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Luxury Cars Still Selling For Autosports

Small Caps | Nov 28 2023


Despite higher interest rates, Autosports Group is seeing no easing in demand for luxury cars, providing solid revenue growth guidance at its AGM.

-No let-up in Autosports’ luxury/prestige demand
-Solid revenue growth guidance
-Margins slip on higher interest cost
-Significant M&A potential

By Greg Peel

Autosports Group ((ASG)) engages in the motor vehicle retailing business in Australia, selling new and used motor vehicles, aftermarket products and spare parts, as well as distributing finance and insurance products and providing motor vehicle servicing and collision repair services – the latter known as its “back-end” business.

As a car dealer Autosports has a leaning towards high-end brands. As well as selling VWs, Kias and Subarus, we then step up to Audi, BMW and Mercedes, and then on to Jaguar, Aston Martin, Bentley and Rolls Royce, along with Lamborghini, Maserati and McLaren.

I’ll take one of each. And that’s not even all of them.

Some of us can only dream, but the luxury car market is alive and well in 2023, with “Super Luxury” seeing strong double-digit growth over July-October.


Autosports provided guidance at its AGM for first half revenue growth of 23-25% year on year and profit before tax of $50-52m. UBS believes the revenue growth range looks modestly conservative given some 12% year on year growth in July-October from M&A and new car volumes from key carmakers such as Audi, BMW, Volkswagen, Jaguar Land Rover and the Super Luxury segments

Any incremental revenue versus guidance should see strong profit drop-through, the broker notes.

Positive commentary provided by management at the AGM included resilient prestige/luxury demand with no signs of a slowdown in FY24 to date, expectations for consistent vehicle supply through the second half and continued growth in high-margin back-end revenue due to increased service plan penetration.

The bad news is interest costs have risen to $20m in the first half, up from $4.7m a year ago due to increased inventory, higher interest rates and increased debt from the Fortitude Valley property purchase and the two acquisitions in the previous year.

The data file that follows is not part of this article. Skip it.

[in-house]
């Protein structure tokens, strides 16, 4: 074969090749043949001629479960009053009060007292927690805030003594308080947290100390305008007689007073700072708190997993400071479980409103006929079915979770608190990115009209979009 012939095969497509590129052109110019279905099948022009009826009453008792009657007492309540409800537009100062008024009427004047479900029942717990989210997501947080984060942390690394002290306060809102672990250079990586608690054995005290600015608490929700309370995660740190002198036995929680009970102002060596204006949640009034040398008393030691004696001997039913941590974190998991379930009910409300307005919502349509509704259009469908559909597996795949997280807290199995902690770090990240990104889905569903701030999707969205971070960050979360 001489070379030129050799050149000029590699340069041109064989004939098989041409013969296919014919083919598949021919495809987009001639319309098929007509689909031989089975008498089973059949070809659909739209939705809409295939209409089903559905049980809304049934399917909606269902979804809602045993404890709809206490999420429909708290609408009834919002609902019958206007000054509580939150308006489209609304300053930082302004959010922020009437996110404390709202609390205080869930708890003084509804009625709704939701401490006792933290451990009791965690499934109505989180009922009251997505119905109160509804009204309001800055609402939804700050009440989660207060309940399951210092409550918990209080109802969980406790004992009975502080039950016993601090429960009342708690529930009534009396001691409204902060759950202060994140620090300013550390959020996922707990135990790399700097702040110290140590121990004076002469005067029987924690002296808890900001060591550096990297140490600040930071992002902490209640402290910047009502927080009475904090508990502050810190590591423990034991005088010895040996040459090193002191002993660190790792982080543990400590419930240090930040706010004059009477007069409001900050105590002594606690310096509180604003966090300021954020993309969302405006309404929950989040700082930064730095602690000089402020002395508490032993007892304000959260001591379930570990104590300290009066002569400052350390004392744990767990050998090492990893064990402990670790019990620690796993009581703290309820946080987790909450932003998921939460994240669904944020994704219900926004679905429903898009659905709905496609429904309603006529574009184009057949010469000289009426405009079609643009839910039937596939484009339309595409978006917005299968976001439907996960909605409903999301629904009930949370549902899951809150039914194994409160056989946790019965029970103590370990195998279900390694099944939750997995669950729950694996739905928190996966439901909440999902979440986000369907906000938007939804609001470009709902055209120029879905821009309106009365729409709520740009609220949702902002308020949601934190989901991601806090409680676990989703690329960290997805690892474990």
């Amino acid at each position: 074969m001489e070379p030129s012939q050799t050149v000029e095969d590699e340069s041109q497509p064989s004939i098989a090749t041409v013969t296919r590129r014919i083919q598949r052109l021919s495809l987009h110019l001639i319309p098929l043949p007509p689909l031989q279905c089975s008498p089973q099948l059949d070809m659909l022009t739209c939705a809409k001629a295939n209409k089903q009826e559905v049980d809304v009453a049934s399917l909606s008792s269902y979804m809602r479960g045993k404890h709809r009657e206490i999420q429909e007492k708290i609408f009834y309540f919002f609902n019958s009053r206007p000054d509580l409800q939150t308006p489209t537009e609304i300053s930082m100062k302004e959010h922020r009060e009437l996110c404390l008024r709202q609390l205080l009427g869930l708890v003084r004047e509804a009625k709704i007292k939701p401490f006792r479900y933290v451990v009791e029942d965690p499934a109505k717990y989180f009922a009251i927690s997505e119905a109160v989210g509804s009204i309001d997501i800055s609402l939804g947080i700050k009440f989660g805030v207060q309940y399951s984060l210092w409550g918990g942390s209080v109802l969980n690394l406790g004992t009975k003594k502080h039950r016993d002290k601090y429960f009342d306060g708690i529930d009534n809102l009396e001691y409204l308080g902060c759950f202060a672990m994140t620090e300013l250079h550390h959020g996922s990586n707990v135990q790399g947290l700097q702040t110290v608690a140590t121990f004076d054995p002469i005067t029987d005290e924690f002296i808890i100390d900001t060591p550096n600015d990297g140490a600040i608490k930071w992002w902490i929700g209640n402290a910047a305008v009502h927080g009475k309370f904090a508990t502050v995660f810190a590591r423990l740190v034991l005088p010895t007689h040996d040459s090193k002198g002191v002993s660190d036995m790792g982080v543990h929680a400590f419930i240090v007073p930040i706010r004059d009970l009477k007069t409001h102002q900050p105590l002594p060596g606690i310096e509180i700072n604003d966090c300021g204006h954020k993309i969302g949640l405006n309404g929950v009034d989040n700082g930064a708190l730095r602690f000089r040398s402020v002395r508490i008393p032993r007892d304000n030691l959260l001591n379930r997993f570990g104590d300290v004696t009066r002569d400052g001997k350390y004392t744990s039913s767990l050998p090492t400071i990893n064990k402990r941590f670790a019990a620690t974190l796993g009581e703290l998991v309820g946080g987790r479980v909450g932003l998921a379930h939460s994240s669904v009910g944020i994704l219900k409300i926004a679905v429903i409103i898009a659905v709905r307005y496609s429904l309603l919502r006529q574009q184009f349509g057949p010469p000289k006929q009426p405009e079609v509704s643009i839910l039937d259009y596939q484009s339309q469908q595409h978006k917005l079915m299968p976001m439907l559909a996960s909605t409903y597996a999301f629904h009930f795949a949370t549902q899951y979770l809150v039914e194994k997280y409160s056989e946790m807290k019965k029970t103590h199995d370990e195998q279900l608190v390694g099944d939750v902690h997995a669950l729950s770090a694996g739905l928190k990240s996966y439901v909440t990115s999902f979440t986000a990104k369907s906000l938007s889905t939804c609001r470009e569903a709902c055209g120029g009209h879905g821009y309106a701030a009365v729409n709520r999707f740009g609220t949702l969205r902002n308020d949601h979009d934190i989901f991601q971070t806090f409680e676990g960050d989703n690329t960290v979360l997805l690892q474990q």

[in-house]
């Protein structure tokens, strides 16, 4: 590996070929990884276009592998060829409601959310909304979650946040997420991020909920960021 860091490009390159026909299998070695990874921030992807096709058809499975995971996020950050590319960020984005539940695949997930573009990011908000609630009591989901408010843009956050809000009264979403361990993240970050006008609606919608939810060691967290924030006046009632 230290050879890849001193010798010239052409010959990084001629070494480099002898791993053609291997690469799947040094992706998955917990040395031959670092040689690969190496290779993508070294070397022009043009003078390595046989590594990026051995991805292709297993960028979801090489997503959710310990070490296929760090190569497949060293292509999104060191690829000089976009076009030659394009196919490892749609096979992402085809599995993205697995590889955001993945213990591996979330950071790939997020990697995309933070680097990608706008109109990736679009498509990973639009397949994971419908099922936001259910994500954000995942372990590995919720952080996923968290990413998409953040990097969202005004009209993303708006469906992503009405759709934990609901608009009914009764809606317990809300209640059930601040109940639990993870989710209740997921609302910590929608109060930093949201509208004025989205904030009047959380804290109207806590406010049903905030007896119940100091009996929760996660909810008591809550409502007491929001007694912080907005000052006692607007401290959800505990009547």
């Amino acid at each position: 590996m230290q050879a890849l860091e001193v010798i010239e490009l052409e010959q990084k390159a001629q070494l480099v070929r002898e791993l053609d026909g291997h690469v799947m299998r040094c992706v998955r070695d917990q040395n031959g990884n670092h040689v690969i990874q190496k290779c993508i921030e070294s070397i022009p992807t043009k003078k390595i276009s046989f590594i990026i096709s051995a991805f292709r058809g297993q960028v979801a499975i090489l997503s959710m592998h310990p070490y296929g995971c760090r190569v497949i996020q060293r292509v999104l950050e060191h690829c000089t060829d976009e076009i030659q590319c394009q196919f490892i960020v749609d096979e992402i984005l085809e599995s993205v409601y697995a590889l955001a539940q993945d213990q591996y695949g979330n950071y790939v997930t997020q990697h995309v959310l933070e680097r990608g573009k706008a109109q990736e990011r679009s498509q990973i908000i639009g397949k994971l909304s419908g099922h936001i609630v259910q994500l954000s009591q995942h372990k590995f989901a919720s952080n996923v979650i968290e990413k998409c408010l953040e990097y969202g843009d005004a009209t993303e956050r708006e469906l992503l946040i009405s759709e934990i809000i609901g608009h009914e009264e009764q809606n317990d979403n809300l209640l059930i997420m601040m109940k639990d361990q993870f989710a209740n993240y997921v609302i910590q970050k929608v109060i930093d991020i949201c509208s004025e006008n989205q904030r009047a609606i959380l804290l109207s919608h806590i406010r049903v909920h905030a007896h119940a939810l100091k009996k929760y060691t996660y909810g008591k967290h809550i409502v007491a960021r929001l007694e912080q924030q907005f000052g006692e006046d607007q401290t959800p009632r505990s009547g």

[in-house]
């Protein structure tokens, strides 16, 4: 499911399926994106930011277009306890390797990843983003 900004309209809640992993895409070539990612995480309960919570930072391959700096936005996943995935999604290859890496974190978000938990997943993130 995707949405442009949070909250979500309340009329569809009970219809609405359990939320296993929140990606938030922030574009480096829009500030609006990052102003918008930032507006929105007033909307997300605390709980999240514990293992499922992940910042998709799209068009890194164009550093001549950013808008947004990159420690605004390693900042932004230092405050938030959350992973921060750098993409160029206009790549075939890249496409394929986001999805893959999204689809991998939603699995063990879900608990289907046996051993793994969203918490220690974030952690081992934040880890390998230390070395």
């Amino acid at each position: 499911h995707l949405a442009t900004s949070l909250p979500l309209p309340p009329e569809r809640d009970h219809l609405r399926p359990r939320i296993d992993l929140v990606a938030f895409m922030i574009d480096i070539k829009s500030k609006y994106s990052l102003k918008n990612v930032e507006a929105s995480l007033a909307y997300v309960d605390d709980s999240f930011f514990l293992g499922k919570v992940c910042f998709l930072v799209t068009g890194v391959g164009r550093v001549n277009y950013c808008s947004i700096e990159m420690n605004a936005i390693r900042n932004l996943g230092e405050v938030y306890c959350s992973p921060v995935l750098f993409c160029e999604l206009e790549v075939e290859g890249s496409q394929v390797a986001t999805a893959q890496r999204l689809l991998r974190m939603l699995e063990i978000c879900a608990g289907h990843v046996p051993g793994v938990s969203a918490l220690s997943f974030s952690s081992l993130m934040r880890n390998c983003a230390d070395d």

Guidance to $50-52m profit before tax represents an increase of only 0.5% at the midpoint, Moelis notes.


The market was likely disappointed, UBS suggests, in a moderation in implied profit margins to 4.0% from 4.7% in the second half FY23, a mild reduction in the order bank and increased vehicle inventory. The stock is since down -6%, although Monday saw a generally weak session. The implied -70bps half-on-half reduction in margin is primarily driven by interest expense (-40bps), UBS notes.

Assuming a consistent half-on-half organic operating expense growth rate in the first half, year on year, implies gross margins are relatively consistent, the broker suggests.

Despite this solid outcome, UBS believes potential margin normalisation remains the most material market concern around listed auto dealers, and despite being already factored into consensus, likely remains a near-term valuation headwind. In the broker’s view, executing on the targeted acquisition pipeline presents meaningful earnings upside and buffers potential margin normalisation.

Another key point UBS finds worth highlighting when comparing Autosports’ margin profile now versus history is the increased quality of the manufacturer mix today. Pre-2018, the company had significant over-exposure to Audi and VW and less than half the Super Luxury share. BMW is now the largest manufacturer represented and Super Luxury has grown to 11% of sales.

This underpins management's confidence in longer-term margins.

Given a still sizable order bank, Moelis expects this will provide some level of support for new car gross profit margins. The broker expect margins will eventually return to historic levels as the order bank unwinds, however, higher new car supply results in higher wholesale used car volumes, which therefore impacts margin mix.

Moelis believes acquisition potential remains significant, with Autosports guiding to a target of some $250m in revenue per annum from acquisitions. Industry feedback suggests there are a large number of potential acquisitions available for sale on the market. While Moelis sees Autosports as a natural consolidator, this broker expects the company will remain disciplined around pricing.

Moelis has left its FY24 estimates unchanged while minor downgrades of -4-5% in FY25-26 reflect higher interest costs. Trading at 5.5x forecast FY25 PE (excluding property), the broker suggests Autosports remains attractive, retaining a Buy rating with a $3.20 target.

Despite further cost pressures from rising rates, Citi remains positive on the outlook for the second half, noting continued growth in high-margin back-end revenues and the company still seeing growing customer order-write with only a mild reduction in its order bank.

Citi has a Buy rating and $3.45 target.

UBS’s operating profit forecasts are largely unchanged with revenue upgraded slightly over the medium term. Increased interest expense due to higher interest rates nevertheless sees earnings forecasts trimmed -3% and -1% across FY24-25.

UBS has dropped its target to $3.10 from $3.20, retaining Buy.

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